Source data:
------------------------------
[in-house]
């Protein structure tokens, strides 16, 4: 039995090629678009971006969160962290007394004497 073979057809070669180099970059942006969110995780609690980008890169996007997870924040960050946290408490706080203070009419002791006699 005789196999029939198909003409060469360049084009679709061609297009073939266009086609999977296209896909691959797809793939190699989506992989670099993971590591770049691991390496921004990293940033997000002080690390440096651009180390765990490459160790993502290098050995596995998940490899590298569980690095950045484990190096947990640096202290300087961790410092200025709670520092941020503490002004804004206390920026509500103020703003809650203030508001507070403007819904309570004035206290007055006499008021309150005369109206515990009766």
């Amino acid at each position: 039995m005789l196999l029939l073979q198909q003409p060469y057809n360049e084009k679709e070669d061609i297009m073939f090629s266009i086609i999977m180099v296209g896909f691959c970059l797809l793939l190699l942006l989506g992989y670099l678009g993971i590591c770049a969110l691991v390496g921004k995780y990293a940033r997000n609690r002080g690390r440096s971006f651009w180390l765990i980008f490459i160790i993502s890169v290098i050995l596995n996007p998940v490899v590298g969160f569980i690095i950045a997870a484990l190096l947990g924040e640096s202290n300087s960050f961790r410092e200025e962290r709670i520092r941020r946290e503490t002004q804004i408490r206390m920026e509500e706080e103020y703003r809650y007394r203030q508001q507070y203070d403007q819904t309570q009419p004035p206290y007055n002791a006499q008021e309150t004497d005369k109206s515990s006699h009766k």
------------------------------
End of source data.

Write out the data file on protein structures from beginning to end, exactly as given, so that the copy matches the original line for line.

[in-house]
């Protein structure tokens, strides 16, 4: 039995090629678009971006969160962290007394004497 073979057809070669180099970059942006969110995780609690980008890169996007997870924040960050946290408490706080203070009419002791006699 005789196999029939198909003409060469360049084009679709061609297009073939266009086609999977296209896909691959797809793939190699989506992989670099993971590591770049691991390496921004990293940033997000002080690390440096651009180390765990490459160790993502290098050995596995998940490899590298569980690095950045484990190096947990640096202290300087961790410092200025709670520092941020503490002004804004206390920026509500103020703003809650203030508001507070403007819904309570004035206290007055006499008021309150005369109206515990009766």
């Amino acid at each position: 039995m005789l196999l029939l073979q198909q003409p060469y057809n360049e084009k679709e070669d061609i297009m073939f090629s266009i086609i999977m180099v296209g896909f691959c970059l797809l793939l190699l942006l989506g992989y670099l678009g993971i590591c770049a969110l691991v390496g921004k995780y990293a940033r997000n609690r002080g690390r440096s971006f651009w180390l765990i980008f490459i160790i993502s890169v290098i050995l596995n996007p998940v490899v590298g969160f569980i690095i950045a997870a484990l190096l947990g924040e640096s202290n300087s960050f961790r410092e200025e962290r709670i520092r941020r946290e503490t002004q804004i408490r206390m920026e509500e706080e103020y703003r809650y007394r203030q508001q507070y203070d403007q819904t309570q009419p004035p206290y007055n002791a006499q008021e309150t004497d005369k109206s515990s006699h009766k």